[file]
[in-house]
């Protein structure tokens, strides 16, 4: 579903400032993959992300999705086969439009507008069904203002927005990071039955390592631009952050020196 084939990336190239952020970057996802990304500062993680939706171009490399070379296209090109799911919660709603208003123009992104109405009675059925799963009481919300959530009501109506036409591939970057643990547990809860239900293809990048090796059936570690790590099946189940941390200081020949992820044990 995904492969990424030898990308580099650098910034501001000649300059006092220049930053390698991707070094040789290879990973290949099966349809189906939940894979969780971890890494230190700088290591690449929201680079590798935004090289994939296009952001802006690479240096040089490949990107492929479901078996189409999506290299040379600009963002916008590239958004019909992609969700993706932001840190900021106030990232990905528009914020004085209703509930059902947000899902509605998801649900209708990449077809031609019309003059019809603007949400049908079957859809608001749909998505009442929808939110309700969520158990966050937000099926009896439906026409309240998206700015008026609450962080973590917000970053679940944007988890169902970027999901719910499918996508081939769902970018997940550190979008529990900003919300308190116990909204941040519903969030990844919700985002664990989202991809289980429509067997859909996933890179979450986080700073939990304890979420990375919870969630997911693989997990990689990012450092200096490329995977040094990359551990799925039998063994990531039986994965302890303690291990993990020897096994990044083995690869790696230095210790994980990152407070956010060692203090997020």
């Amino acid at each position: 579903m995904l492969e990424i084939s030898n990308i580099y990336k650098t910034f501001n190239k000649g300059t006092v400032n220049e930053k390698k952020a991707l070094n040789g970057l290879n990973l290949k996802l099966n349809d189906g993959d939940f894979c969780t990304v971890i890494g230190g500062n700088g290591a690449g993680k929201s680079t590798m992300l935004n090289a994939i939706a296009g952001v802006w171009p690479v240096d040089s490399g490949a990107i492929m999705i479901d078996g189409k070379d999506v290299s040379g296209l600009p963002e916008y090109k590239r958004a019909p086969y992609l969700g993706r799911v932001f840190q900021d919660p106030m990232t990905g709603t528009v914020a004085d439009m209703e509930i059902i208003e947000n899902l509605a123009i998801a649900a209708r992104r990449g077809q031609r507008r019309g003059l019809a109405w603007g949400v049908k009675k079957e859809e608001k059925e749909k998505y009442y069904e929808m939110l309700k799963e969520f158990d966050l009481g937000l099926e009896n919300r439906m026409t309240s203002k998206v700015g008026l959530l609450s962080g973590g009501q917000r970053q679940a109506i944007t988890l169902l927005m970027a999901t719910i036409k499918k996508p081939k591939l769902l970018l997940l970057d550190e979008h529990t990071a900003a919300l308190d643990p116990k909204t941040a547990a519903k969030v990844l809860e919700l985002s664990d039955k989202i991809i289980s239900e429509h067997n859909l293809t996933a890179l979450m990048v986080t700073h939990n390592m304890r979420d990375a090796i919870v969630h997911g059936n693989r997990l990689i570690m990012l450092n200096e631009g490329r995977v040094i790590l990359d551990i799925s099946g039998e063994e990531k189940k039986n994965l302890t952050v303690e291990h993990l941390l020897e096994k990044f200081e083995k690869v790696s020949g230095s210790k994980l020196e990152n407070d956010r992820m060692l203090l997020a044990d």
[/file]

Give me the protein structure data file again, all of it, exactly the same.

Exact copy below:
[in-house]
């Protein structure tokens, strides 16, 4: 579903400032993959992300999705086969439009507008069904203002927005990071039955390592631009952050020196 084939990336190239952020970057996802990304500062993680939706171009490399070379296209090109799911919660709603208003123009992104109405009675059925799963009481919300959530009501109506036409591939970057643990547990809860239900293809990048090796059936570690790590099946189940941390200081020949992820044990 995904492969990424030898990308580099650098910034501001000649300059006092220049930053390698991707070094040789290879990973290949099966349809189906939940894979969780971890890494230190700088290591690449929201680079590798935004090289994939296009952001802006690479240096040089490949990107492929479901078996189409999506290299040379600009963002916008590239958004019909992609969700993706932001840190900021106030990232990905528009914020004085209703509930059902947000899902509605998801649900209708990449077809031609019309003059019809603007949400049908079957859809608001749909998505009442929808939110309700969520158990966050937000099926009896439906026409309240998206700015008026609450962080973590917000970053679940944007988890169902970027999901719910499918996508081939769902970018997940550190979008529990900003919300308190116990909204941040519903969030990844919700985002664990989202991809289980429509067997859909996933890179979450986080700073939990304890979420990375919870969630997911693989997990990689990012450092200096490329995977040094990359551990799925039998063994990531039986994965302890303690291990993990020897096994990044083995690869790696230095210790994980990152407070956010060692203090997020």
């Amino acid at each position: 579903m995904l492969e990424i084939s030898n990308i580099y990336k650098t910034f501001n190239k000649g300059t006092v400032n220049e930053k390698k952020a991707l070094n040789g970057l290879n990973l290949k996802l099966n349809d189906g993959d939940f894979c969780t990304v971890i890494g230190g500062n700088g290591a690449g993680k929201s680079t590798m992300l935004n090289a994939i939706a296009g952001v802006w171009p690479v240096d040089s490399g490949a990107i492929m999705i479901d078996g189409k070379d999506v290299s040379g296209l600009p963002e916008y090109k590239r958004a019909p086969y992609l969700g993706r799911v932001f840190q900021d919660p106030m990232t990905g709603t528009v914020a004085d439009m209703e509930i059902i208003e947000n899902l509605a123009i998801a649900a209708r992104r990449g077809q031609r507008r019309g003059l019809a109405w603007g949400v049908k009675k079957e859809e608001k059925e749909k998505y009442y069904e929808m939110l309700k799963e969520f158990d966050l009481g937000l099926e009896n919300r439906m026409t309240s203002k998206v700015g008026l959530l609450s962080g973590g009501q917000r970053q679940a109506i944007t988890l169902l927005m970027a999901t719910i036409k499918k996508p081939k591939l769902l970018l997940l970057d550190e979008h529990t990071a900003a919300l308190d643990p116990k909204t941040a547990a519903k969030v990844l809860e919700l985002s664990d039955k989202i991809i289980s239900e429509h067997n859909l293809t996933a890179l979450m990048v986080t700073h939990n390592m304890r979420d990375a090796i919870v969630h997911g059936n693989r997990l990689i570690m990012l450092n200096e631009g490329r995977v040094i790590l990359d551990i799925s099946g039998e063994e990531k189940k039986n994965l302890t952050v303690e291990h993990l941390l020897e096994k990044f200081e083995k690869v790696s020949g230095s210790k994980l020196e990152n407070d956010r992820m060692l203090l997020a044990d």